A/B Test: Did a Red or Green Button Increase Opt-Ins by 31.31%?

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Red means stop. Green means go. It’s simple when you’re on the road . . . and much less simple when you’re on a landing page.

In past A/B tests, we’ve seen green buttons out-convert red ones and red ones out-convert green ones. It seems to depend a lot on what else is on your landing page and who’s looking at it.

That’s why an A/B test like today’s is a good idea for most businesses to try—the answer isn’t obvious from existing best practices.

Which button color worked best for this subscription LeadBox for a children’s-ministry website? Did green mean go? Or did red mean hurry up and get through the light?

Which color do you think increased opt-ins for this LeadBox™ by 31.31%?

Go down to the comments and tell us which one you’d choose and why—then vote below to see if you were right!

Vote to reveal the winning A/B-tested LeadBox™ and our analysis.

Vote: Which Page Won This Split Test?
1 What's Your Vote?
2 And the Winner Is...
50%
Green Button
Red Button
1 What's Your Vote?
2 And the Winner Is...
3 Free Guide
66%
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YES! Nice call!
Nope! Try Again Next Time!
Winner: Version A created an overall increase of 31.31%
56% 44%

How People Voted

Click here to see our take on these results

If you chose Version A you are correct!

Version A, with a 97.58% probability of outperforming Version B, increased opt-ins by 31.31%.

Although we can’t say with total certainty why this change caused the increase, here are a couple of my speculations:

1. The shade of green in Version A is bright and attention-getting but still harmonizes with
the blue and yellow of the logo, making for a more cohesive and professional look than Version B.

2. The shade of red used in Version B is rather intense and “in your face,” potentially deterring visitors from opting in.

Why do you think Version A outperformed Version B? Let us know in the comments!

Not all visitors are the same, but A/B testing your button color may be something to consider for your own LeadBoxes®.

Click here to get the free split-test guide

What Do You Think?

Did this test’s results surprise you? Why do you think Version A increased conversions so dramatically? Leave a comment below and let us know your thoughts.

If you’re new to LeadPages, you should know that all Pro and Advanced users can run any A/B test inside LeadPages in just five clicks.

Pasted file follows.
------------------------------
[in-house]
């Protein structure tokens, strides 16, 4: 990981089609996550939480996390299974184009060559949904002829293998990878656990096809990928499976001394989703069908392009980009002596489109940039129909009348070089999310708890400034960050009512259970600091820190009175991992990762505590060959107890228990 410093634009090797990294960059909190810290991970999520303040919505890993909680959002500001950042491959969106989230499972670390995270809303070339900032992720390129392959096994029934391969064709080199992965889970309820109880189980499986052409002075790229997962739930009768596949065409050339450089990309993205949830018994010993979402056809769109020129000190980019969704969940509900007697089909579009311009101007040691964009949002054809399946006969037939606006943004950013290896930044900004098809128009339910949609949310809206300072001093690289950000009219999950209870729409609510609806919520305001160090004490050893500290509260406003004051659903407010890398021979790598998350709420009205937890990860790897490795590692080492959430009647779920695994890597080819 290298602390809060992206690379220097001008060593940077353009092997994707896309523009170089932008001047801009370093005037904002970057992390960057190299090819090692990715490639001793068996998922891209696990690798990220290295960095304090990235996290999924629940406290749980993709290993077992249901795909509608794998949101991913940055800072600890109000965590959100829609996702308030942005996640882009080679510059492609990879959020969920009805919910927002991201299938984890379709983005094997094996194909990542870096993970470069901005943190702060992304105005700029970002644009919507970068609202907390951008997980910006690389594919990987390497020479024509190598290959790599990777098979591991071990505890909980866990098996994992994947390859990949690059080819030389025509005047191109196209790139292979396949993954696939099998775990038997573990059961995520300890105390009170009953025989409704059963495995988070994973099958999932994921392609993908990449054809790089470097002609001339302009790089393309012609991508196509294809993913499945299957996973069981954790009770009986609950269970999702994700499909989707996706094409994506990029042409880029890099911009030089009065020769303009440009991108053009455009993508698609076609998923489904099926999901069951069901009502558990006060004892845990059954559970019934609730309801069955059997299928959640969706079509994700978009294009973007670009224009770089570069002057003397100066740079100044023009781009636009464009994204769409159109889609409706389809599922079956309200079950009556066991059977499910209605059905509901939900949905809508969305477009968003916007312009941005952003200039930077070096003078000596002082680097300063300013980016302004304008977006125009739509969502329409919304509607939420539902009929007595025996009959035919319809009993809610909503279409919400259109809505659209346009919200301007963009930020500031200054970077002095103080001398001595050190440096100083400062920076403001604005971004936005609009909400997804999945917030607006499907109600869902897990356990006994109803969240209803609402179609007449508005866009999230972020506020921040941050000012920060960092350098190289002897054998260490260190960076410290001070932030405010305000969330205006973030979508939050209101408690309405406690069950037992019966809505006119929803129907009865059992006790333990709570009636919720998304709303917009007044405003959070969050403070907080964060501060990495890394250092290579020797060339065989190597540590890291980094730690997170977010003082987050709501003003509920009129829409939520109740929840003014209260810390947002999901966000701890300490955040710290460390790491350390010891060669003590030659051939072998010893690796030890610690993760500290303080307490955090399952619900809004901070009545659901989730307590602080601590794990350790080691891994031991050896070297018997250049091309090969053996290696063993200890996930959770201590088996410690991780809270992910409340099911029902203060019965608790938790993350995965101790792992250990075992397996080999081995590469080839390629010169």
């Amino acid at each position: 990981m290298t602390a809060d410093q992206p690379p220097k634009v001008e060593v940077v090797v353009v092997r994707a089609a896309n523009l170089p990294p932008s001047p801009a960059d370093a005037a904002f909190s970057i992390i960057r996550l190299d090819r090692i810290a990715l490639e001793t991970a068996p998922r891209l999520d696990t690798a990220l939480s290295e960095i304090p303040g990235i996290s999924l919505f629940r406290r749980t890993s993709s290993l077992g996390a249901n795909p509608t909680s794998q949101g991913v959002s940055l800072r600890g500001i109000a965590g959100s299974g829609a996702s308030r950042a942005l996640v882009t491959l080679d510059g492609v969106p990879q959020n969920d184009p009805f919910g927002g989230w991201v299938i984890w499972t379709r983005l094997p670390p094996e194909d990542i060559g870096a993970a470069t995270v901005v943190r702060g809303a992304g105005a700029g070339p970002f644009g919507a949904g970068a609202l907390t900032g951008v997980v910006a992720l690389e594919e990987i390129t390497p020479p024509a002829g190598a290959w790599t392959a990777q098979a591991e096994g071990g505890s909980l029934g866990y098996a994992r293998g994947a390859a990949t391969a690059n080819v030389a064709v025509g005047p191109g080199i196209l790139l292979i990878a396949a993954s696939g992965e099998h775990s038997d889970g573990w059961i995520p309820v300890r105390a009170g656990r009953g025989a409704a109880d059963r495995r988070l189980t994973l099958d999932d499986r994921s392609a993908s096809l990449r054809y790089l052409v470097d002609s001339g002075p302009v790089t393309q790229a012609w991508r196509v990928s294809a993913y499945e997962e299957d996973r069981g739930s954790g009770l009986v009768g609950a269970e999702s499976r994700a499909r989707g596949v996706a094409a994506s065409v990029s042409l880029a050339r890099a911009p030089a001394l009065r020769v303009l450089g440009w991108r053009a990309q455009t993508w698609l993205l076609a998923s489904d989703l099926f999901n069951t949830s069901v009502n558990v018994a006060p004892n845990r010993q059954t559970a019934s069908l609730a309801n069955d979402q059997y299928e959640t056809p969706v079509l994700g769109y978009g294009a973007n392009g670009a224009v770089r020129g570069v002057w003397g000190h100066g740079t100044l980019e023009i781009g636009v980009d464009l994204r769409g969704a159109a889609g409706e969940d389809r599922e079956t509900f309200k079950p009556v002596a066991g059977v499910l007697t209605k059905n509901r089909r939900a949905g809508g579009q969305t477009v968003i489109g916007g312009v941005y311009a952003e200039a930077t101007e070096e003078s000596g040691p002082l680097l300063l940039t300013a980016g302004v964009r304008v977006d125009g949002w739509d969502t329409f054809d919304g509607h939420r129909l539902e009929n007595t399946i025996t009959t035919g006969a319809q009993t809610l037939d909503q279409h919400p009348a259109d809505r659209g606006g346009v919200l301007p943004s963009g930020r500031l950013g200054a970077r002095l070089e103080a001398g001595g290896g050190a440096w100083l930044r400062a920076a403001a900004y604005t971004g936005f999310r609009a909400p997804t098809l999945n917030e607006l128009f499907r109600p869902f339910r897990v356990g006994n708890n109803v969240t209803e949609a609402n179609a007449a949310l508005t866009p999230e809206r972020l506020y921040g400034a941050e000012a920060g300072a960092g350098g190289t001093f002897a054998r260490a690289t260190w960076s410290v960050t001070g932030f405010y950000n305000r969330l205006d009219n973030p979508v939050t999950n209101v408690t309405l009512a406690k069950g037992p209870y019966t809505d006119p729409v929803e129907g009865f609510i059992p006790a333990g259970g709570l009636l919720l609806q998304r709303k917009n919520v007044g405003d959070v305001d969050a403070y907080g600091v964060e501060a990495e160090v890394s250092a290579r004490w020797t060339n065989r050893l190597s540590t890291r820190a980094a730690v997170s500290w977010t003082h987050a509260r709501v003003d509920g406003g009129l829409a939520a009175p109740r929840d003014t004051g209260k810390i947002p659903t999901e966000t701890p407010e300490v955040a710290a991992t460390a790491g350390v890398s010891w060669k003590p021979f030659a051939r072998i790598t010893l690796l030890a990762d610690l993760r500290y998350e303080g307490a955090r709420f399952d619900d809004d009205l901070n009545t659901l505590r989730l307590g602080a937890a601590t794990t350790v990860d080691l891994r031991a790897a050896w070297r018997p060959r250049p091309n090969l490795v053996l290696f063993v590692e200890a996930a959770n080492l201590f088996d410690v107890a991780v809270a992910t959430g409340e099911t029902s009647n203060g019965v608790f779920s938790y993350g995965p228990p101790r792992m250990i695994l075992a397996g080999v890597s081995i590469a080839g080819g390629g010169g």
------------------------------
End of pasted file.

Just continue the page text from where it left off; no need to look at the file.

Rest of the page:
Do you have a LeadBox™ like this one that you would like to test? If so, you can set up the exact same type of test in under a minute. You can also A/B test your headlines, call-to-action copy, images, and just about any other change you can think of.

Watch the quick video below for an introduction to enabling split testing on your LeadPages account.

https://youtube.com/watch?v=3h3pQKLagng?showinfo=0

More About A/B Testing

A/B Test: Which Call-to-Action Button Color Increased Opt-ins 132.41%? For another example of the power of A/B testing a LeadBox™’s button color, check out this between a green button and a yellow button.

4 Ways to Optimize Your Split Testing Strategy for Better Results and Crystal Clear Insights A/B testing has become one of the easiest ways to increase conversions. Learn how to optimize your A/B testing strategy for better results and insights with these 4 simple tips.

  • Green for go – got one right

    • John Nye

      Wooooooohoooooo, excellent job Keely!

      • LOL !! The red lipstick, or the green traffic light ……….

        • Watch this out: Green – Relax: forest, park, meadow, etc. Red – red lipstick: be careful, temptation, you deal with woman, be Aware, it’s might be Lovely Sweet or Danger… Halt!

  • I like both but for other things than marketing. Green I will chose – cause I feel relax.

    • John Nye

      Thanks for weighing in, Leonard!

      • Any way, I’m curious what PLS Split Test shows?

        I bet 75% to 25% – Green vs Red

  • Watch this out: Green – Relax: forest, park, meadow, etc. Red – red lipstick: be careful, temptation, you deal with woman, be Aware, it’s might be Lovely Sweet or Danger… Halt!

  • Helen

    Thanks for this post! Today in the trend translucent buttons . What do you think about it? I create my landing page with Q-page builder. It offers several templates with transparent buttons , and they really look better than not transparent

    • John Nye

      Hey Helen, I’m glad you enjoyed this one.

      In my opinion, translucent buttons look great from an aesthetic point of view. However, the button will lose some prominence on the page as it will not stick out as much to the visitor. Because of this, you may miss out on colder leads and “curiosity clicks” that you may receive with a more prominently colored button. As a result, your opt-in rates may take a hit.

      With that being said, I would say translucent buttons could be more useful for secondary calls to action (buttons that lead to a page’s secondary goal like “view details”). With this strategy, you’re still guiding people towards your page’s primary goal with a bolder button, while providing a second option for those who may not be ready to opt-in at that time.

      But, I wouldn’t be a good Split Test Analyst without saying its worth running a test on this. After all, you truly don’t know what your customers prefer unless you test it.

      Please let me know if decide to try that out!